OTT content debate: I&B the secretary says players should be aware of Indian cultural

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Information and Broadcasting Secretary Apurva Chandra on Thursday (April 13) said that the government’s ‘soft-touch’ regulatory approach towards the over-the-top (OTT) streaming space has led to some content that is ‘not desirable’.

Speaking at an event in Mumbai, Chandra urged OTT players to consider the country’s concerns and culture when creating content.

“… there are concerns that these (soft-touch regulations) may have resulted in undesirable content.” “We would like to request that the industry be aware of the country’s concerns and culture,” Chandra said.

He elaborated on the government’s stance on OTT streaming regulation, saying that the Centre had taken a’very soft-touch’ approach that encourages content self-regulation. Chandra stated that the ministry is satisfied with the current approach and that content-related complaints are handled at three levels: the content producer, the industry body, and finally the I&B Ministry.

He also stated that the Centre is working on a National Broadcasting Policy that will include OTT. According to Chandra, the new national policy is required because the current broadcasting ecosystem is fragmented into several parts with competing interests. He added, specifically mentioning media broadcasters and OTT players, that the Indian broadcast arena has different mechanisms, regulations, and tariffs, necessitating a new policy.

He also stated that the government is revising the Cinematograph Act, which could include provisions authorising the Centre to block websites hosting pirated content.

Chandra praised the homegrown Animation, Visual Effects, Gaming, and Comic (AVGC) sector, claiming that it has enormous content creation potential. Furthermore, the I&B Ministry has accepted the contents of the AVGC Task Force report and intends to bring the matter before the Cabinet soon.

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OTT content debate: I&B the secretary says players should be aware of Indian cultural

Information and Broadcasting Secretary Apurva Chandra on Thursday (April 13) said that the government’s ‘soft-touch’ regulatory approach towards the over-the-top (OTT) streaming space has led to some content that is ‘not desirable’.

Speaking at an event in Mumbai, Chandra urged OTT players to consider the country’s concerns and culture when creating content.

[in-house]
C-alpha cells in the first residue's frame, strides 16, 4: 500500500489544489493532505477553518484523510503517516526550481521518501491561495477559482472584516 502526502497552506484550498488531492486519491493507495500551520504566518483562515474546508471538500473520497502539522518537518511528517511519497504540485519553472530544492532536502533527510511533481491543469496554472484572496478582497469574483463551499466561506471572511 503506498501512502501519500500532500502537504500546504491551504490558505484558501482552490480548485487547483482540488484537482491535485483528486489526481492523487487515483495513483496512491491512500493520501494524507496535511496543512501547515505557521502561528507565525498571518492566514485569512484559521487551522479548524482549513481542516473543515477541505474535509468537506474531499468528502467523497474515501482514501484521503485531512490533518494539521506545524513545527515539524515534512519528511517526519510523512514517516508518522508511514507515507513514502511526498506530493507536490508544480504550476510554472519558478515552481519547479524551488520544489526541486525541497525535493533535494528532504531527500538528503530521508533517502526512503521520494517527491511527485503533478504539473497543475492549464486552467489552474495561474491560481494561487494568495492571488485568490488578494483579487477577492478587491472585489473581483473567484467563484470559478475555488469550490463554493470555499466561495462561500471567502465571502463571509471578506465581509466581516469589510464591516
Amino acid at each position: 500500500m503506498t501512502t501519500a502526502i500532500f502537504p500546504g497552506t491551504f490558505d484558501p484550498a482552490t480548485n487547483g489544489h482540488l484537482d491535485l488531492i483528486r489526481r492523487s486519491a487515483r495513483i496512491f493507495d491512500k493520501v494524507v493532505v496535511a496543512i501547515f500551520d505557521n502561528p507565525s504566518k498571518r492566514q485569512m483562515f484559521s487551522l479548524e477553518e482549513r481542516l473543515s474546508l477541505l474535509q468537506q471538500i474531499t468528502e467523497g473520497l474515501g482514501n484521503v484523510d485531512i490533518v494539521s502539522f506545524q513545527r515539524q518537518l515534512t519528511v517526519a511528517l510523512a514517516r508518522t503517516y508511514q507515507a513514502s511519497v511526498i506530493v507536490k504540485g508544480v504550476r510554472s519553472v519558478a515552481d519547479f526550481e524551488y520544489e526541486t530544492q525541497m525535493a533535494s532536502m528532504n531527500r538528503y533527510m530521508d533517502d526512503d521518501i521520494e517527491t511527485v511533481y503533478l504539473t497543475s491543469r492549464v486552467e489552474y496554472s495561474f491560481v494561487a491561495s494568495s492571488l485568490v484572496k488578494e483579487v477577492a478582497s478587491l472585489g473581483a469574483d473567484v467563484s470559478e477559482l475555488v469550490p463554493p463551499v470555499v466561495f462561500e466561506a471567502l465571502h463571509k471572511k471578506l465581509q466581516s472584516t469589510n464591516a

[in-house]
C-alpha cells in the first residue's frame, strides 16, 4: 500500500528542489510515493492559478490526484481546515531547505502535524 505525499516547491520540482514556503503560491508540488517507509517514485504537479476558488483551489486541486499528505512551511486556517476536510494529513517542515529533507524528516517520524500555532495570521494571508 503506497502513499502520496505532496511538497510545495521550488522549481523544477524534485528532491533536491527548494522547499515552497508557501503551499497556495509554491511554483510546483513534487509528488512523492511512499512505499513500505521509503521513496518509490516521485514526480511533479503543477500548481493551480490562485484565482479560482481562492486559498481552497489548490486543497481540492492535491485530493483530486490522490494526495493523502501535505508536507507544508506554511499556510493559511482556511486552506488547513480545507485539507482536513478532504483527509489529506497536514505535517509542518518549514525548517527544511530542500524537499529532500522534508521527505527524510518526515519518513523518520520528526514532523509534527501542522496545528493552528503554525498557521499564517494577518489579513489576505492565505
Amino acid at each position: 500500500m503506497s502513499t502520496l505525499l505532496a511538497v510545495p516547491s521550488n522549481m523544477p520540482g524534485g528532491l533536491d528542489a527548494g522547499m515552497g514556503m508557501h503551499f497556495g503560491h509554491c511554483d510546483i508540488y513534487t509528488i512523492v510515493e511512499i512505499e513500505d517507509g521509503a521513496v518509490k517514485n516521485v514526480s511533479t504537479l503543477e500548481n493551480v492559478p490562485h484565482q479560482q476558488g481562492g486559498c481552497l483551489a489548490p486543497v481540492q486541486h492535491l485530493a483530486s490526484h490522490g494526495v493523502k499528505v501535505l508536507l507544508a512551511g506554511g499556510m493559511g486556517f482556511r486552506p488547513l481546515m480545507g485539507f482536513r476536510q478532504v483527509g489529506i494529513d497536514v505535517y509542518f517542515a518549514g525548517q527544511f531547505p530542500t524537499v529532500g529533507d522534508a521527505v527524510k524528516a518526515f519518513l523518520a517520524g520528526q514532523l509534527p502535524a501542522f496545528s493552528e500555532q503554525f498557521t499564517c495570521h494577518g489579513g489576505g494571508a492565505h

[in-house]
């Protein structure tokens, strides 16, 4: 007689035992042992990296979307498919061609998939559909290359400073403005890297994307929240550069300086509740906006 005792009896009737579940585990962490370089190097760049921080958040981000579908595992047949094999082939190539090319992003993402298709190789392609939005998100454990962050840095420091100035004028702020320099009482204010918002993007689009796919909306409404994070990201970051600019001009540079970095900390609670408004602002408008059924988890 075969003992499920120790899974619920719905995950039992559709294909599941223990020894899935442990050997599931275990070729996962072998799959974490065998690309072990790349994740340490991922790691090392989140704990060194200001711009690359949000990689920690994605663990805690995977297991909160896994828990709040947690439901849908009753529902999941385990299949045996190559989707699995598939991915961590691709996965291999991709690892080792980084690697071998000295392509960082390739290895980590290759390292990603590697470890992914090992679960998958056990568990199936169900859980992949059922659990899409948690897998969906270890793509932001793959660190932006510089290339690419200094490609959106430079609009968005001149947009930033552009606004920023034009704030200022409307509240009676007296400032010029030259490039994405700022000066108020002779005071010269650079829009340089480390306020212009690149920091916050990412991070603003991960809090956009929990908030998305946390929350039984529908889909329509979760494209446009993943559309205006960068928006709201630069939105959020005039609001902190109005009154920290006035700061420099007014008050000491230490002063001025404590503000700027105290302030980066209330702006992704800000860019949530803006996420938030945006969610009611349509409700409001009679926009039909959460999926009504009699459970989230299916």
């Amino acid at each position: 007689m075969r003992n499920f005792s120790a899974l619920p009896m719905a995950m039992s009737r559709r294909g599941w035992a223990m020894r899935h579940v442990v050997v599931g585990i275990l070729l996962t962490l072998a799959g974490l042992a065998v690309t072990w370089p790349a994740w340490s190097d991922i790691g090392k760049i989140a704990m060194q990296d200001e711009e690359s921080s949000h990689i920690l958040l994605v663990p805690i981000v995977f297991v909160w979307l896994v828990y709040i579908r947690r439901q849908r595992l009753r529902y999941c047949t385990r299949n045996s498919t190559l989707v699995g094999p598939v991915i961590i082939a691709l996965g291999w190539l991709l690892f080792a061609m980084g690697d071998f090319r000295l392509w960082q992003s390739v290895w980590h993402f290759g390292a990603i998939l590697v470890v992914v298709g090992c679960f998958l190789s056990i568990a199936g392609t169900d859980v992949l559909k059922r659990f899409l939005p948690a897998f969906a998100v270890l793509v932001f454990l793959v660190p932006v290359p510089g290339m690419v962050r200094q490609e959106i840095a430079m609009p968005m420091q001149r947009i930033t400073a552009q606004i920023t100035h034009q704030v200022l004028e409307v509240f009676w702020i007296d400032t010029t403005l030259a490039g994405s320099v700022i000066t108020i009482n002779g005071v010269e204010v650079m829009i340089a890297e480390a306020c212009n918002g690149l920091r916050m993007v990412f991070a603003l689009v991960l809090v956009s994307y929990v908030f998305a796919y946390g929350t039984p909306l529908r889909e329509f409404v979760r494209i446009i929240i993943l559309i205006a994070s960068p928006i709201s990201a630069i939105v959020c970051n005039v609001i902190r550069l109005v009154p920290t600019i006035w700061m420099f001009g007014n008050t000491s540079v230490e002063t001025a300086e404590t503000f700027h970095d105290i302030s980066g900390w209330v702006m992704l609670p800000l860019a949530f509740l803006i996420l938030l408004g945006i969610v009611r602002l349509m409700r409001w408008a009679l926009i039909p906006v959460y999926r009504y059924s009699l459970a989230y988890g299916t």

“… there are concerns that these (soft-touch regulations) may have resulted in undesirable content.” “We would like to request that the industry be aware of the country’s concerns and culture,” Chandra said.

He elaborated on the government’s stance on OTT streaming regulation, saying that the Centre had taken a’very soft-touch’ approach that encourages content self-regulation. Chandra stated that the ministry is satisfied with the current approach and that content-related complaints are handled at three levels: the content producer, the industry body, and finally the I&B Ministry.

He also stated that the Centre is working on a National Broadcasting Policy that will include OTT. According to Chandra, the new national policy is required because the current broadcasting ecosystem is fragmented into several parts with competing interests. He added, specifically mentioning media broadcasters and OTT players, that the Indian broadcast arena has different mechanisms, regulations, and tariffs, necessitating a new policy.

He also stated that the government is revising the Cinematograph Act, which could include provisions authorising the Centre to block websites hosting pirated content.

Chandra praised the homegrown Animation, Visual Effects, Gaming, and Comic (AVGC) sector, claiming that it has enormous content creation potential. Furthermore, the I&B Ministry has accepted the contents of the AVGC Task Force report and intends to bring the matter before the Cabinet soon.

Disclaimer

We strive to uphold the highest ethical standards in all of our reporting and coverage. We StartupNews.fyi want to be transparent with our readers about any potential conflicts of interest that may arise in our work. It’s possible that some of the investors we feature may have connections to other businesses, including competitors or companies we write about. However, we want to assure our readers that this will not have any impact on the integrity or impartiality of our reporting. We are committed to delivering accurate, unbiased news and information to our audience, and we will continue to uphold our ethics and principles in all of our work. Thank you for your trust and support.

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